Former Basilica convent of Saint Francis of Asisi, Havana!!

Well looking back at older posts realised only briefly mentioned in previous posts, and think it deserves better in my blog. This is old nostalgia lane so old maybe some will know more updated info on it. I am one of those displaced by political reasons long ago, but my Havana always stayed with me in my heart. Let me tell you and me a bit more on the former Basilica Convent of San Francisco de Asisi in La Habana!!

The Church and Convent of San Francisco de Asís are located on the Plaza de San Francisco de Asís, in Old Havana. The church was built between 1548 and 1591, although after several structural reforms and remodeling it was completed almost two hundred years later, in 1538. Currently, the Minor Basilica of the Convent has been converted into a famous concert hall thanks to its excellent acoustics; and both the church and the convent house the Museum of Religious Art that displays various paintings, silver objects, carvings, and pieces of religious ceramics and archaeological pieces. Some of the pieces date from the end of the 17C.

church-st-francis-de-assis-havana-cuba-1607

The Convent of Saint Francis of Assisi is a former convent of the Friars Minor , its conventual church, called the Church of St. Francis of Assisi, had the status of a minor basilica, but is now desecrated and serves in particular as a concert hall.

havana-church-st-francisco-de-asis-apr12

The construction of the first conventual buildings began in 1574-1575, to be completed in 1591. But violent storms in 1680 and 1692 damaged the church, and a hurricane caused the church tower to collapse in 1694. It was decided to raze and rebuild. The new church was built in a very sober Baroque style, between 1719 and 1738. It was consecrated the following year with the rank of minor basilica, in connection with Saint-John of Latran in Rome, In 1762, in the midst of the Seven Years’ War in Europe, the city was taken by the British, and the church was used for Anglican worship. The Treaty of Paris signed the following year returned the island to the Spaniards, but the city’s bishop considered the church to have been desecrated, and opposed its being used again to serve Catholic worship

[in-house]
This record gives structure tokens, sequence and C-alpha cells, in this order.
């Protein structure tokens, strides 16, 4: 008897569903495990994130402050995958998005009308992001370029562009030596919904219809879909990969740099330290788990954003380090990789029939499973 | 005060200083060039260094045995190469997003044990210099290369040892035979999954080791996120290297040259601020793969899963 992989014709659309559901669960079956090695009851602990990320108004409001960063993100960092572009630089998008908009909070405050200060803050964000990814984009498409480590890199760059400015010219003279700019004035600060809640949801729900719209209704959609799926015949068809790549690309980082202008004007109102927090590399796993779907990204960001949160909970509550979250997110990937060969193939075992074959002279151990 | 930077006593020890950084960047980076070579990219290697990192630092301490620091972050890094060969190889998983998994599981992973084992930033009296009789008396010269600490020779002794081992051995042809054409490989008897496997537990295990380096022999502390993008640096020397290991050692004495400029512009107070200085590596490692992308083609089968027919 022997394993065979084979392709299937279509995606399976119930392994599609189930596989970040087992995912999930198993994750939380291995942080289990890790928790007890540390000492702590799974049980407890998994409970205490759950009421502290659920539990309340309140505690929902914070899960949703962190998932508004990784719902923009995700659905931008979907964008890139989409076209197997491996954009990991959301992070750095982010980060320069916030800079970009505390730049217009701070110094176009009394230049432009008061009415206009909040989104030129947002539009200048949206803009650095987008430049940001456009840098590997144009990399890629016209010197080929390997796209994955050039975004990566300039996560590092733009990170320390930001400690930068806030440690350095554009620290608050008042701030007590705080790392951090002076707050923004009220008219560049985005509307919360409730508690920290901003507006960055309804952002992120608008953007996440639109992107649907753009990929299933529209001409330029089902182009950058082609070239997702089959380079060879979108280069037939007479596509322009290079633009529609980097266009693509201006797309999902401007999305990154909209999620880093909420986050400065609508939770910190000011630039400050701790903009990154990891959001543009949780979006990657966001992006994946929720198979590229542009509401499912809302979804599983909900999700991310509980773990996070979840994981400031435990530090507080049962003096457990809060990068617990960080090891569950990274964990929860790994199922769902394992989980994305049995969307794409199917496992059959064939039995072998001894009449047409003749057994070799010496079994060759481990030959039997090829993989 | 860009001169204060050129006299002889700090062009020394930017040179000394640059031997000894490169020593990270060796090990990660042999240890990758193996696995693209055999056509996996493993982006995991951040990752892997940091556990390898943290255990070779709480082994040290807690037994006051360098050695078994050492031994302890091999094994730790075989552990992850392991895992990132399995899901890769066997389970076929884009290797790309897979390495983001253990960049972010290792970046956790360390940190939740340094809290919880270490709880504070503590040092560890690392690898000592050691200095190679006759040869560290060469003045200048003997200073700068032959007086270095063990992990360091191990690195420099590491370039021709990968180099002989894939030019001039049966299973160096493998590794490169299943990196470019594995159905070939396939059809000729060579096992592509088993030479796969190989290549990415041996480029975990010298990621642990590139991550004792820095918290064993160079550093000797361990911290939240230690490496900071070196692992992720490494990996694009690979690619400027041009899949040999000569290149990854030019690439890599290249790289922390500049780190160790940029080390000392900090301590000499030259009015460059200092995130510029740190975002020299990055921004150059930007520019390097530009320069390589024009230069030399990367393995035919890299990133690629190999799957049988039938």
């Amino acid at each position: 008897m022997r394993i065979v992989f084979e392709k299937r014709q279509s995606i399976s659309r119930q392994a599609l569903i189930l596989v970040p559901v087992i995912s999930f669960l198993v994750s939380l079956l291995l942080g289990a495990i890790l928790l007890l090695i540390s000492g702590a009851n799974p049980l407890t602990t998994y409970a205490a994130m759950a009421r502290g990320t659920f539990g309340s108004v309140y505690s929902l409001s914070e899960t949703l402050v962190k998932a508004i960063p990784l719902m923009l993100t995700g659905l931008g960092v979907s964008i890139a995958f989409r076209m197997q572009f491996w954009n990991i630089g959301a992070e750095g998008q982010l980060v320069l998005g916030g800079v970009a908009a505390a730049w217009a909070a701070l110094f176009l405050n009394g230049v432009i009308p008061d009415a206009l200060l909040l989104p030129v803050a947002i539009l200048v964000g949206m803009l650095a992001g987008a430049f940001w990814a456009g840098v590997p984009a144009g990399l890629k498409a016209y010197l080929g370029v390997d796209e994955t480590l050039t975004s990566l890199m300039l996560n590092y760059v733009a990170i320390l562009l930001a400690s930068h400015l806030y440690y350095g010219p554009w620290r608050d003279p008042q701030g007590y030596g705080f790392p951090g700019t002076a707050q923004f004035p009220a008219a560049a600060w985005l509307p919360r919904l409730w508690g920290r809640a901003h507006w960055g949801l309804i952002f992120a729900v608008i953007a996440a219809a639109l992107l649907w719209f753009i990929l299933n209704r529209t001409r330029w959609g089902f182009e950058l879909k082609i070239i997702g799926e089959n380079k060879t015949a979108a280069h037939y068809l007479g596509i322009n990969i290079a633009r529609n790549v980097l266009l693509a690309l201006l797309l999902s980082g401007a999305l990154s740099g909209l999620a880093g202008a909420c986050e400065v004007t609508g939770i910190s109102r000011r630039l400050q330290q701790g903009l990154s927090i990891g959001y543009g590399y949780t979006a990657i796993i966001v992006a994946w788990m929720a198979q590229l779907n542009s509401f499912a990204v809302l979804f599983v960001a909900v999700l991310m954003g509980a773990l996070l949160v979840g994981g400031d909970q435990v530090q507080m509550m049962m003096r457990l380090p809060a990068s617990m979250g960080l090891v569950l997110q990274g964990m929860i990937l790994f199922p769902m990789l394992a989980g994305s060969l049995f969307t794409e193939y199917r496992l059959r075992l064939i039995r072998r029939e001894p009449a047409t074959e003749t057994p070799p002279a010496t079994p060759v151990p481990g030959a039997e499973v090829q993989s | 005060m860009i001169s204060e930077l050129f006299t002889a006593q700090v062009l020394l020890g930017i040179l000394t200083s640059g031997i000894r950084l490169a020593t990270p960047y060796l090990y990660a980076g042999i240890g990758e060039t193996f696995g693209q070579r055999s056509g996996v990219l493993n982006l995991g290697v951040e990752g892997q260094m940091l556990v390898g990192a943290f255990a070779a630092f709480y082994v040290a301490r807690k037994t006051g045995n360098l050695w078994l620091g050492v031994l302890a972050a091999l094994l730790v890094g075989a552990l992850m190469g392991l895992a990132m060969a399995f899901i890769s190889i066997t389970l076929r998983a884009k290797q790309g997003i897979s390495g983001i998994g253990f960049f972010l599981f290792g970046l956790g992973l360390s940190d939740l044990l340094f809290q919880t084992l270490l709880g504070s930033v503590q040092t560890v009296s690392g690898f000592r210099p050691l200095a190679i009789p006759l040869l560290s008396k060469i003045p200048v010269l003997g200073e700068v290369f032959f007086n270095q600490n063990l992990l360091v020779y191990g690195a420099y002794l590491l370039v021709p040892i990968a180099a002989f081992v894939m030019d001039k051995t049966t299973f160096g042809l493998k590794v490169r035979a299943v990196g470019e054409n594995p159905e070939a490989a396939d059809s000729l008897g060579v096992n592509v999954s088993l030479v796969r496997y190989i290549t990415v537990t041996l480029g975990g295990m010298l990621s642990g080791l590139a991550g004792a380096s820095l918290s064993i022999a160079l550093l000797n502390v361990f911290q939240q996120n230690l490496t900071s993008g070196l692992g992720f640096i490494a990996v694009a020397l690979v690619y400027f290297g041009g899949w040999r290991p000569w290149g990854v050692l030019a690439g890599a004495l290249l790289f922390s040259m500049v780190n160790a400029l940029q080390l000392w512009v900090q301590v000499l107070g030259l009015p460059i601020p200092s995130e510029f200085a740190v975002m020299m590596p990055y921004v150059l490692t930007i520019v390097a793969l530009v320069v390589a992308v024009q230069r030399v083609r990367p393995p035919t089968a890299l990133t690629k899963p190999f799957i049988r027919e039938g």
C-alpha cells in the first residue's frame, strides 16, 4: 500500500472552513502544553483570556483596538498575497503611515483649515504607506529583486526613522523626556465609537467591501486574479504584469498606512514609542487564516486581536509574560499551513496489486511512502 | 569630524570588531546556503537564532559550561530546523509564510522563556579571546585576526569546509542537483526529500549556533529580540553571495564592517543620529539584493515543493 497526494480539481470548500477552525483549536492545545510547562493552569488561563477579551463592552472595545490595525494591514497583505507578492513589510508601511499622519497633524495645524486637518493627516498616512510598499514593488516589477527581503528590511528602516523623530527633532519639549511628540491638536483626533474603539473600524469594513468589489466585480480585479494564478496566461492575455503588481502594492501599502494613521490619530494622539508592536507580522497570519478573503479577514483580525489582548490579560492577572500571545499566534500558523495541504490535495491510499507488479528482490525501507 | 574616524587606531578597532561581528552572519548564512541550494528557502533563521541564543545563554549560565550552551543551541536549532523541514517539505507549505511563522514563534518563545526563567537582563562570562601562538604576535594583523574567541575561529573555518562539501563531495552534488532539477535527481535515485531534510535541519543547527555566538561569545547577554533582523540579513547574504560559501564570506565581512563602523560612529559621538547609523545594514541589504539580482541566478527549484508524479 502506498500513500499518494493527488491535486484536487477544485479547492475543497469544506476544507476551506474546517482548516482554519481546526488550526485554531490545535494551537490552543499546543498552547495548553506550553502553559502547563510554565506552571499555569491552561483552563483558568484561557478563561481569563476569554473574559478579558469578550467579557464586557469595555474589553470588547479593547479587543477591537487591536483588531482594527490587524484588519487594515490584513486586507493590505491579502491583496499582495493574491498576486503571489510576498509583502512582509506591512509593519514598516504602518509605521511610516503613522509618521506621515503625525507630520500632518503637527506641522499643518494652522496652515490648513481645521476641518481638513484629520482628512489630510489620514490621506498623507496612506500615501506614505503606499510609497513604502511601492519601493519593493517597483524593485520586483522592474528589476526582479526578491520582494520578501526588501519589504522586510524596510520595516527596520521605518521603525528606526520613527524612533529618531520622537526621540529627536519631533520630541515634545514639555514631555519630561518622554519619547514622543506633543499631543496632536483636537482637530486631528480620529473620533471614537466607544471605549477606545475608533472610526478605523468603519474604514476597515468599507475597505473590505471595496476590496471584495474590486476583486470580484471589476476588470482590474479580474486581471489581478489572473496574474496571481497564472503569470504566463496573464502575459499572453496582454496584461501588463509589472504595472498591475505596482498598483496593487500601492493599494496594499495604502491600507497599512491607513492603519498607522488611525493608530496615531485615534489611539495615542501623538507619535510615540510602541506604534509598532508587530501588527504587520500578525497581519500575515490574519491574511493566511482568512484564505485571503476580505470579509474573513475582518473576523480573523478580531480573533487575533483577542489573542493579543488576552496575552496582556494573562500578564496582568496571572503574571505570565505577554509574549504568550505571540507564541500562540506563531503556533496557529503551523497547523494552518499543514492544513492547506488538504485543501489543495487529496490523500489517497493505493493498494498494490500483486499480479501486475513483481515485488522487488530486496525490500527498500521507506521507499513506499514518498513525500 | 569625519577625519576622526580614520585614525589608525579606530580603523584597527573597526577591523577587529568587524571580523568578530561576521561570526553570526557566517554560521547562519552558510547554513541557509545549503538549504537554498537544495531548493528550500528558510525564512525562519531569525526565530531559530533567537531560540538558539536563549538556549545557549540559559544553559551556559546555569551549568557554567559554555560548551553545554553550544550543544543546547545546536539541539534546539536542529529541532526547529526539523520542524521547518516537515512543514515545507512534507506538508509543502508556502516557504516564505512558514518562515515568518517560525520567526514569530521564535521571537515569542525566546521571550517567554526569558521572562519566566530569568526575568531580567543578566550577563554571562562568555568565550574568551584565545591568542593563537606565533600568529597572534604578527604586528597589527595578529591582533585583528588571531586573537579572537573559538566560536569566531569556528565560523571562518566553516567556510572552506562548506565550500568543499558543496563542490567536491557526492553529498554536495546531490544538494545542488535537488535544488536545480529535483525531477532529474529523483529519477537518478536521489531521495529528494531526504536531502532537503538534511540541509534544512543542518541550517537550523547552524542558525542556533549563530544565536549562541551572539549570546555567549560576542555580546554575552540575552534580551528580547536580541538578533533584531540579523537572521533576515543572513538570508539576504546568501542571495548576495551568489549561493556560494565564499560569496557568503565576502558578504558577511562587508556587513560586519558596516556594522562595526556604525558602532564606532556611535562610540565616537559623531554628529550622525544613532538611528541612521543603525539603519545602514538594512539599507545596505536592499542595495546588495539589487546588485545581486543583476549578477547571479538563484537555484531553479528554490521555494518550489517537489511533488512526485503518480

In 1841, the Spanish colonial government confiscated the property of the community and employed the convent as a warehouse and customs office in Havana. In 1846, the nave and the choir of the basilica were damaged by a violent tornado; they were destroyed in 1850 and replaced by a trompe-l’oeil painting. In 1907, after Cuban independence, the buildings housed the Post and Telegraph Directorate, then, in 1915-1916, the town’s telephone and telegraph exchanges and the General Directorate of Communications (which later became the Ministry of Communications). At the Cuban revolution, the convent was transformed into a museum of colonial history including an important collection of sacred art. In 1982 the church was restored but on October 4, 1994, it was inaugurated as a concert hall (chamber music and sacred music), then in 1995 a museum of sacred art opened its doors.  Transitory works by Cuban and foreign artists are displayed in the rooms and galleries of the convent, while serving as the stage for conferences, presentations and other national and international events. Among the collection of objects that the museum houses, archaeological pieces, goldsmiths and paintings from different parts of Latin America stand out. Sacred art is also strongly linked to this architectural work. Especially religious worship, the Museum of Sacred Art that houses the Convent of San Francisco de Asís, shows archaeological pieces, crafts, furniture, textiles and a precious collection of tableware with religious motifs, found in excavations from the Historic Center of the city of Havana. The church has a beautiful garden in honor of Mother Teresa of Calcutta where sculptures by contemporary artists are displayed.

havana plaza san francisco de asisi and church feb12

The basilica has a nave with three aisles supported by twelve massive columns representing the Twelve Apostles. Without a choir since the tornado of 1846, it ends with an oblique wall decorated with a trompe-l’oeil fresco. The basilica is flanked by a 42-meter-high three-tiered tower that has long been the tallest in the city. Its facade, which overlooks Calle Oficios, bears three statues representing the Immaculate Conception, Saint Francis of Assisi and Saint Dominic of Guzmán. The convent complex includes two successive cloisters. The first, adjoining the basilica, has two floors and provides access to the tower by crossing the basilica’s gallery and a terrace. The second has three flights of arcades and a central fountain.

The Cuba tourist office on Havana in English: https://www.cubatravel.cu/en/Destinations/HAVANA/What-to-Do-/City

The Habana.com webpage on the Basilica Convent San Francisco de Asisi in English: https://www.lahabana.com/guide/basilica-menor-y-convento-de-san-francisco-de-asis/

There you go folks, a dandy building to see if ever changes, but for many possible. This is part of the old beautiful history of my Havana showing its splendor of its best. Hope you enjoy the post as I

And remember, happy travels, good health, and many cheers to all!!!

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